For some, anthropology is an attractive discipline because it allows one to travel, learn a new language, and document the diversity of lives lived. For many, this exotic lure has largely disappeared. Unfortunately, this has not coincided with a change in how anthropologists are perceived. In many African countries, anthropology and anthropologists are treated with suspicion, jokingly tolerated, or regarded with disdain. In an era of calls for the decolonisation of scholarship, anthropologists are seen as the last bastion of a colonial legacy. It is hard to argue against this image when the majority of anthropologists that are visible often come from outside the country, often from a different continent, and are there to observe.
The question that is often asked of anthropologists (especially foreign anthropologists) is: How can you help us? The answer often is: I can’t. While this is true and is what students are taught – to not make false promises – it takes us back to an observation I encounter a lot, even among colleagues in South Africa from other disciplines, which is that anthropology is about writing stories that only matter to other anthropologists. This is obviously a much bigger issue than I can address here, which we can approach from different perspectives. The point I want to make is that, from where I sit on the African continent, there is a need to advocate for the value of anthropology and to practice our craft with care.
- Corona Times
- Medical Anthropology at UCL
- Please note that anthropology in South Africa is very differently perceived, practiced and positioned as compared to other countries on the continent. Unlike in other African countries, anthropology is a course that still exists independently although many of the departments are no longer free standing and have been merged with other disciplines as, for example, anthropology and sociology departments, or anthropology and development studies departments. Most colleagues on the continent are not in such a privileged position. To survive they increasingly have to turn to teaching qualitative research methods and taking on development consultancy work in order to raise money to retain promising students.
Preliminary Thoughts on Ethics, Purpose, and Anthropology Beyond Covid-19
One of the things I’ve noticed with my graduate students, that is the ones who are going to “the field” or are supposed to start their ethnographic work right now, is that eventually they will be able to go back to do research in the way they were taught. But for now, what they are doing is not necessarily going to the technology. They’re going to the archives. I was expecting them to start thinking, “I’m going to interview people on Zoom or analyze social media.” But instead they are focusing on gaining historical insight into spaces or the communities where they will be conducting fieldwork eventually. They are identifying primary sources that may have been digitized or that they may have access to. Among graduate students about to start fieldwork, there is still that sense of “it’s only a matter of time before we’re able to do that, so we just need to switch things around and figure things out in a different order.”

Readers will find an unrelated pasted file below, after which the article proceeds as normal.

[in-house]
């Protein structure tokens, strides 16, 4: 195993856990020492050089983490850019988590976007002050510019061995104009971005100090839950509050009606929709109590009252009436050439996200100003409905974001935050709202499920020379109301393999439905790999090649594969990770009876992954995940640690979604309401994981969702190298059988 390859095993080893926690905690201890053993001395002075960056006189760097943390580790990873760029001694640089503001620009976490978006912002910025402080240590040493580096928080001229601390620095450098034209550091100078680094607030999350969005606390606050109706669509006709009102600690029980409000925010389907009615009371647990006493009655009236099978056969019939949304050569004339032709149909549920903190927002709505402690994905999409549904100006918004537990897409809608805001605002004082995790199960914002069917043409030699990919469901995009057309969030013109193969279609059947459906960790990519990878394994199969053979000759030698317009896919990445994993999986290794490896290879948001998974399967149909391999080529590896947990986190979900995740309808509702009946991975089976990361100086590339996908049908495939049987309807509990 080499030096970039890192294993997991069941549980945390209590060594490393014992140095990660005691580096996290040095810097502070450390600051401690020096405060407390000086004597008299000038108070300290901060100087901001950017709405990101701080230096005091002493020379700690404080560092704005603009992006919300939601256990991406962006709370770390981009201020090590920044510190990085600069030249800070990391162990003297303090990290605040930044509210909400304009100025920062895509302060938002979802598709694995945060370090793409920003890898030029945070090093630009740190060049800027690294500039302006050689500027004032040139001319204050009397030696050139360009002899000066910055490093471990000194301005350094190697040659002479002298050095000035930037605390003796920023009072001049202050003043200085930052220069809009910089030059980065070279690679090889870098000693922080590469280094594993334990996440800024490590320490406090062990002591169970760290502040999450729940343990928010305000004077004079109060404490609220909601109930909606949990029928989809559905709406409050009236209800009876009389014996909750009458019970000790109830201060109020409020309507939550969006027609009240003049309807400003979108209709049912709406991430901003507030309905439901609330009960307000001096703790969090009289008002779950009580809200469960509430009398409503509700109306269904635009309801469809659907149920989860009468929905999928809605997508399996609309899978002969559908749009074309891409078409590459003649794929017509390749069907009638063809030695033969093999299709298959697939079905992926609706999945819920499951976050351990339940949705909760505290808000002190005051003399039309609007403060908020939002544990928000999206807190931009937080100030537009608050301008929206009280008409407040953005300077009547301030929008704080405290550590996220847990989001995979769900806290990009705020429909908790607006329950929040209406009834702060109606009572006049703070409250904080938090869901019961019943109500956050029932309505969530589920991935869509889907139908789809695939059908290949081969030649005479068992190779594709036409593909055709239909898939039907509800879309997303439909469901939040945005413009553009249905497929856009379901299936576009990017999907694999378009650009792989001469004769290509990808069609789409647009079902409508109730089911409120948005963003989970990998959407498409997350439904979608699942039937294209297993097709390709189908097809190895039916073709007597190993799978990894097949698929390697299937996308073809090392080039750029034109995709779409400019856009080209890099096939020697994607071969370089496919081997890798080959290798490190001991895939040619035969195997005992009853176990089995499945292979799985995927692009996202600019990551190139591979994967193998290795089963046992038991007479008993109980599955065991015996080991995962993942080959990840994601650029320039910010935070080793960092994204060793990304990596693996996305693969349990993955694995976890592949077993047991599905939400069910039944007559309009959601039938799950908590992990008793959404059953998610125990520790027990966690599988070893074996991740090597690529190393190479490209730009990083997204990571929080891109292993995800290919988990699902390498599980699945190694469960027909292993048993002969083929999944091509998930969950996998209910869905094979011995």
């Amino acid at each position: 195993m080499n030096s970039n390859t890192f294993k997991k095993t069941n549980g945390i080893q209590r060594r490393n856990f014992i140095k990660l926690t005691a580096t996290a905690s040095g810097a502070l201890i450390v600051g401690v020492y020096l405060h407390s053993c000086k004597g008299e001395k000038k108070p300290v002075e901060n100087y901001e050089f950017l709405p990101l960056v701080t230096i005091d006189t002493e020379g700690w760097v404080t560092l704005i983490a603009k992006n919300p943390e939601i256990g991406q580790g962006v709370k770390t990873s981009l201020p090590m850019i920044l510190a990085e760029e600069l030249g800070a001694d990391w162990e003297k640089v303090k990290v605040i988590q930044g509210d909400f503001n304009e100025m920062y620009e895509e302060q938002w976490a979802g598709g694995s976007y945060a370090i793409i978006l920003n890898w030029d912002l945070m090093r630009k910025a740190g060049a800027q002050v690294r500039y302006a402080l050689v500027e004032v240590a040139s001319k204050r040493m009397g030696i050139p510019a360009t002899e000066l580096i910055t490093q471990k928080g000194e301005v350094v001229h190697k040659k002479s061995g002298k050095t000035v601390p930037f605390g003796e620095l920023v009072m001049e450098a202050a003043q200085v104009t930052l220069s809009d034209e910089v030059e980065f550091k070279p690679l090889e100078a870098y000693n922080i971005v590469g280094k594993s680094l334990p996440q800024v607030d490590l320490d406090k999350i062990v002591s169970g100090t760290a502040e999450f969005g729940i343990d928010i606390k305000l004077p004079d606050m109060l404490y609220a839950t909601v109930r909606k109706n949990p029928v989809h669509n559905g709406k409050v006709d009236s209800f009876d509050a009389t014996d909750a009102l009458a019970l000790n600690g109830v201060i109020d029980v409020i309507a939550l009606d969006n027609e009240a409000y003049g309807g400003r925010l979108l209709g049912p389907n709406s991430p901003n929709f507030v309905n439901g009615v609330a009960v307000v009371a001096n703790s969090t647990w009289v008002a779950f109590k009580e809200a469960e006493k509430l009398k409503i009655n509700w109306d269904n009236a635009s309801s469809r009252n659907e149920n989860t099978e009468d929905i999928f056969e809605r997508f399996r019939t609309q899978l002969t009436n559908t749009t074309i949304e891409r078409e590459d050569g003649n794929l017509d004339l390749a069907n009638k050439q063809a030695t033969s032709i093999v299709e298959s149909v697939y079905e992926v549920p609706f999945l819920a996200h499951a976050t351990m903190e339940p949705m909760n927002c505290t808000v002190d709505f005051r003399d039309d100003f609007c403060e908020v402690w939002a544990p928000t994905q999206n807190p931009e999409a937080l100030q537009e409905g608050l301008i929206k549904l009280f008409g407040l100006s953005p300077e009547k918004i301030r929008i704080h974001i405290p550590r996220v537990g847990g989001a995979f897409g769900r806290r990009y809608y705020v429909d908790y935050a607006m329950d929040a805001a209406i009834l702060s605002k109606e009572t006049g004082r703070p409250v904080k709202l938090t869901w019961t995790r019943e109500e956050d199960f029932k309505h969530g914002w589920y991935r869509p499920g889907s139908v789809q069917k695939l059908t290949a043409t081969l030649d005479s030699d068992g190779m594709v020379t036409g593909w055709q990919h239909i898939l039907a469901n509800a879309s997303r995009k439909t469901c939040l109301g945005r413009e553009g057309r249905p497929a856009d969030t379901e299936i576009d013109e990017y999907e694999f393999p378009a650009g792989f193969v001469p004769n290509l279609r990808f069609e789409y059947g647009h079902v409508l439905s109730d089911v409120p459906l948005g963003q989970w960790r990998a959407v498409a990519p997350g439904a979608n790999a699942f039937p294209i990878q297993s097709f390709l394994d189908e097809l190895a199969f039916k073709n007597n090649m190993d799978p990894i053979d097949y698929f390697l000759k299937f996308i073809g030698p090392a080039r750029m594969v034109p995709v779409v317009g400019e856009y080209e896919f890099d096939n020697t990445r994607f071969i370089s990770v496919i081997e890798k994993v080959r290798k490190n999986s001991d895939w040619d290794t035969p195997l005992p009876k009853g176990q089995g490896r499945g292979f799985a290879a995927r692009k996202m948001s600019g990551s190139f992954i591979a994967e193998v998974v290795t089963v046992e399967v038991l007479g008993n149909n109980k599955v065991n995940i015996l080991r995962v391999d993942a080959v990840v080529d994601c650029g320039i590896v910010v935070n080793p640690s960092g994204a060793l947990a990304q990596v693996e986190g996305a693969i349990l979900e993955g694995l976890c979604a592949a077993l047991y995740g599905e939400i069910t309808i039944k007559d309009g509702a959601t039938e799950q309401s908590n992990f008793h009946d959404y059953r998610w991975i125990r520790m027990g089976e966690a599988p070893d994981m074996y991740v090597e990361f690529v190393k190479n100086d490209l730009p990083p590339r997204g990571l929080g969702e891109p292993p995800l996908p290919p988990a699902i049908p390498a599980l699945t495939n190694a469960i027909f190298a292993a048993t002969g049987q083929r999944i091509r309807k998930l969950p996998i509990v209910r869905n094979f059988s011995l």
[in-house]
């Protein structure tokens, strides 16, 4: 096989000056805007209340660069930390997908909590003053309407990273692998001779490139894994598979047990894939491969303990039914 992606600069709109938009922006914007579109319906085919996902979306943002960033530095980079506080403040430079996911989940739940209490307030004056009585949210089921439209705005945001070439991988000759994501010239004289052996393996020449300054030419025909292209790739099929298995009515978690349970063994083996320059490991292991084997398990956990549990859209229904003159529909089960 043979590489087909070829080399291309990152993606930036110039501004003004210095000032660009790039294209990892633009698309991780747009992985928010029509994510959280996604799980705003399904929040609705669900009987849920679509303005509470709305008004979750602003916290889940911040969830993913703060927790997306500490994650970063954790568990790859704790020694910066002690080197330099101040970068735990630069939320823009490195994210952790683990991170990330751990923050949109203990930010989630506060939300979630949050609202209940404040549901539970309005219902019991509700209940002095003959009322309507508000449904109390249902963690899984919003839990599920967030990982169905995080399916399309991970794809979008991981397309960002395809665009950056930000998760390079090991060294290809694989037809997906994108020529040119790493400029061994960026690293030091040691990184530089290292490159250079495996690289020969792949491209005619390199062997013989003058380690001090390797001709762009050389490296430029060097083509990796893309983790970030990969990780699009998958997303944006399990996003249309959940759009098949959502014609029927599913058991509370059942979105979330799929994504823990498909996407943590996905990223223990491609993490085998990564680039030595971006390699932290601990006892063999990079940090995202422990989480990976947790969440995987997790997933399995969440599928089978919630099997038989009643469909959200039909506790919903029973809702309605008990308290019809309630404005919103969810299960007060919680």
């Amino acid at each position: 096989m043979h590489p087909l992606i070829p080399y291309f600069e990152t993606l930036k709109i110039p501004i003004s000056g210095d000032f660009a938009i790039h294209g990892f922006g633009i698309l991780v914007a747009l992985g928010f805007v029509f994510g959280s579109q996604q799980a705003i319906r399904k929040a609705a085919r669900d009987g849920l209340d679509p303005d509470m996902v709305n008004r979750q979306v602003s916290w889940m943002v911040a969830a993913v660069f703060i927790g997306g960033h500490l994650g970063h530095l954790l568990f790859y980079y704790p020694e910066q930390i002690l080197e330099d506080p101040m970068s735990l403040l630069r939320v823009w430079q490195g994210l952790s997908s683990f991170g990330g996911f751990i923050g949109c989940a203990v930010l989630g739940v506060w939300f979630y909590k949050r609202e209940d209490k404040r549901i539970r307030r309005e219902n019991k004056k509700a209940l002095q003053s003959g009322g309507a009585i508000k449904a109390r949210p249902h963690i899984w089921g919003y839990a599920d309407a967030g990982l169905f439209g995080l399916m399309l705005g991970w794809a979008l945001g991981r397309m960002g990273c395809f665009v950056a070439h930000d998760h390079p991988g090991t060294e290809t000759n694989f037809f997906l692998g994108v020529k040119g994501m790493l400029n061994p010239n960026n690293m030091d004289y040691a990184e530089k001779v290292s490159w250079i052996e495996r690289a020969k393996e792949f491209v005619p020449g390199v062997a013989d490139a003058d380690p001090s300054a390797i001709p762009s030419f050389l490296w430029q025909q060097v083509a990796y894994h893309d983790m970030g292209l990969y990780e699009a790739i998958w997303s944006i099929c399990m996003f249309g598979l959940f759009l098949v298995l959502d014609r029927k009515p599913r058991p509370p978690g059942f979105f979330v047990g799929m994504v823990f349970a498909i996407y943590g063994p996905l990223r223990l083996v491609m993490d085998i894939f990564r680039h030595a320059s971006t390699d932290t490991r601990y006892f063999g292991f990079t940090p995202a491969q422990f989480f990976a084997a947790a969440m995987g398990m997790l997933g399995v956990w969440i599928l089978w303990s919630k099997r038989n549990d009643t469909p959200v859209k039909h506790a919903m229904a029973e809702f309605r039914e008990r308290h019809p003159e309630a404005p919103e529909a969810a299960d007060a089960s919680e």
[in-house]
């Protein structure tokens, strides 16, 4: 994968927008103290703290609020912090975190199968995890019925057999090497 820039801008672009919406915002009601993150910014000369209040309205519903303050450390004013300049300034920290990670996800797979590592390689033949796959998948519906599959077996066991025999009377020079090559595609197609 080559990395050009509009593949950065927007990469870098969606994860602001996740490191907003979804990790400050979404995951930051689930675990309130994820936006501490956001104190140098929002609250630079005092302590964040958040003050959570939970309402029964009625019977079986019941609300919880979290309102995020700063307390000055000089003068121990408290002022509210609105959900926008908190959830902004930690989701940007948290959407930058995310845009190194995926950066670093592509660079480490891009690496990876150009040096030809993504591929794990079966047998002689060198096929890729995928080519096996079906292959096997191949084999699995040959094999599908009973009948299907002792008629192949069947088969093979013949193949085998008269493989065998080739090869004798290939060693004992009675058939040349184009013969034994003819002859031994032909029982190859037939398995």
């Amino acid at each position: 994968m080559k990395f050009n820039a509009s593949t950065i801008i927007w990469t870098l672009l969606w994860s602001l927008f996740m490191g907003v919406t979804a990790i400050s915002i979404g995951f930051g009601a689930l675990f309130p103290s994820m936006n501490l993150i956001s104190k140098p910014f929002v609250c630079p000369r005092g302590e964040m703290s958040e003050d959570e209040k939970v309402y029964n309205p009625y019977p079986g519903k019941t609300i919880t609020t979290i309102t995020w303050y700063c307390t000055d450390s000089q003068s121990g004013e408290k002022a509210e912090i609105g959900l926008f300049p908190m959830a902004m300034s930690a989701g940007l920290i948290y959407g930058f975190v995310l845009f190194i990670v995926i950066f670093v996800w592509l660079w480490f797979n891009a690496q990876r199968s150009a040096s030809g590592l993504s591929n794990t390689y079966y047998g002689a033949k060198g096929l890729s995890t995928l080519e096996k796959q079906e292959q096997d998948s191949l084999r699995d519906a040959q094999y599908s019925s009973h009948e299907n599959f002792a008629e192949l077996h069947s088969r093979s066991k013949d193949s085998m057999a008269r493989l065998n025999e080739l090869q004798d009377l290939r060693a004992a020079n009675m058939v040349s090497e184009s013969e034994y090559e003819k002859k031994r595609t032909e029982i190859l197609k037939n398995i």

I’m actually very optimistic and reassured by this reengagement with grounded research. There is something to be learned from anthropologists who are ethnohistorians, anthropologists who have taught us how we can engage with archives. I appreciate this turn on the students’ part. Because sometimes graduate students tend to be drawn by unencumbered theory. They associate this with being a “true scholar” or a sophisticated thinker, as if this were incompatible with having a historical and political economic grounding. One thing that may come out of this critical engagement with the archives is that ethically, not only methodologically, but also ethically, these young ethnographers can reconnect with the ground.
Among Latinx and African American anthropologists, and certainly among ethnographers in Latin America and the Caribbean, there has been a strong tradition of community-academy collaborations that require such connections to the ground. Although many of the same issues that Covid-19 has exacerbated existed before the pandemic, it may be interesting to think about how the current era highlights the difference between things that were interesting versus things that are relevant in the context of anthropological work. This is a tough conversation to have. Oftentimes we just want to do things we’re interested in. And those may or may not be relevant. I think this is an ethical issue that will become increasingly central for anthropology at all levels, from the work that gets funded to the work that gets published. And of course, the ability to choose research based on individual interest, rather than collective relevance, is an element of privilege — of geopolitical, institutional, racial, gendered, and certainly socioeconomic privilege. Despite the occasional exception, as anthropologists we are frequently situated in positions of privilege. That privilege emerges very forcefully when we insist that we should be able to choose whatever we want to do because we want to do it and it’s of personal interest to us. I’ve seen this throughout my twenty years in academic institutions. The current era may be a good moment to rethink how we orient ourselves and our research, to discover what is really needed, rather than being self-indulgent, and to focus on what is relevant. I am not necessarily suggesting that relevance is exclusively determined by the choice of research topic. But relevance cannot only be determined by random individual interest. Its assessment requires a greater social orientation and outlook.